me: Who is responsible for this?
the Land Administration, a government organization
our Israeli government
Friend: As i said you don’t live here long enough to understand all history that is responsible for this shit
but you should not blame Israel
This situation is existed even before Israel was announce as an independent country
me: Yes, these villages existed before
and colonization existed before Israel
This is Just One Side
Friend: What bothers me is that you only show the weak side, which is the Palestinians
You need also to show the hard side of Israel
to remain balanced
and not take one side or opinion, it will make you a better journalist to be objective
at this point its very clear you are totally subjective
this makes all the world watch the reality and judge it, you need observe and not to take a side if you work for the press
me: not necessarily, i think this perception of a need to be objective has to change.
Friend: its a choice
me: no, it’s impossible to be objective. you can strive to be, but you will never be purely objective.
i should not listen to two sides and pick one
me: i should listen to many sides and create places for dialogue
Friend: the media need to show all facts and not be a part of it
me: there is no such thing as facts
“facts” are created and defined by the media
as well as the people
there are several groups that make something “true” or “fact”
Making a Change, Accepting Some Responsibility?
Friend: ok i dont want to get into this again
we wont agree
but its ok
me: well it’s important to discuss
this is the way to make a change, it is to talk with your friends
i’m trying to share something with you, and you me — you don’t have to be fearful that we won’t agree
perhaps just being thoughtful and learning from each other is enough.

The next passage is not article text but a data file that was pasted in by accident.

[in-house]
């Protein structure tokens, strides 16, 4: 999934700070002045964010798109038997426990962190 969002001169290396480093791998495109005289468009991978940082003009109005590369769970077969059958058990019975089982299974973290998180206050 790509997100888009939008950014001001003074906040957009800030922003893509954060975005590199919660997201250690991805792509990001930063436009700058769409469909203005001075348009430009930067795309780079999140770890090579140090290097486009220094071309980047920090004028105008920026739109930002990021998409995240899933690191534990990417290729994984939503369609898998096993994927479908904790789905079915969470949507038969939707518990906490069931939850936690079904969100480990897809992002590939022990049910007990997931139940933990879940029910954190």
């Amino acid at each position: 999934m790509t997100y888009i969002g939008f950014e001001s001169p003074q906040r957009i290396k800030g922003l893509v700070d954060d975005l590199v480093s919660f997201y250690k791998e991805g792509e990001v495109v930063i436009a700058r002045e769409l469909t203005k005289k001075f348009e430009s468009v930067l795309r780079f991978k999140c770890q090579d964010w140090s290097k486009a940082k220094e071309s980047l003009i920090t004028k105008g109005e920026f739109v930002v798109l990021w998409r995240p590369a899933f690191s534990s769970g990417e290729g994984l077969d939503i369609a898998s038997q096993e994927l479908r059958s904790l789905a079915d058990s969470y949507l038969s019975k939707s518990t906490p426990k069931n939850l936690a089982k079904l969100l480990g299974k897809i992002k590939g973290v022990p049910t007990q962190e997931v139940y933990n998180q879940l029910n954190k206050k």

Friend: i understand you side
which is very important
i’m not saying that Israelis are innocent
me: yes, that is good. we must accept responsibility
Friend: i really don’t say it
me: no one is purely innocent.
Friend: i even didnt want to go to the army
to kill people
i know where is my home
and i need to protect my home
me: well what does the army and killing people have to do with protecting your home?
Is it possible that you could protect your home better by listening to people, forgiving, building trust with your enemy?
Friend: this wasnt what i said
Israel in one hand need to protect itself and from the other hand need to help these people rebuild themselves and live like normal people
The Problem Is Hamas, God and Fear
Friend: the biggest problem Israel is facing is Gaza, which is controled by Hamas
And as long as the Hamas is there
Israel will never help them
Once Israel will see someone that they can have a dialog they will do it
me: I wish that were true
I dream that some day
we will come to that place
but I think that today, we don’t have a leader that wants real dialogue
he wants to say he tried
but creating a space for dialogue is not what’s important to him
Friend: Israel see everything
they just ignore
me: no one can see everything
and we can’t see god
Friend: I never said Israel doing good things here
god isn’t here, this is the issue
The issue here is that Israel want to show the world that she is powerful
me: The Israeli government doesn’t want only to show the world, but Israeli population as well — we need to be fearful and have our material comforts, or else we won’t comply with the status-quo.
So tragedies like the flotilla, become opportunities to scare the local population, and cry to the world that they came to harm us so we had to respond with disproportionate violence.
A long pause.
Me: so much in a picture
Alison Avigayil Ramer is a writer, independent journalist and new media consultant who specializes in using the internet to engage people in peaceful political dialogue. If you would like to hire Alison for consulting or donate to her efforts you can send a donation to her through paypal.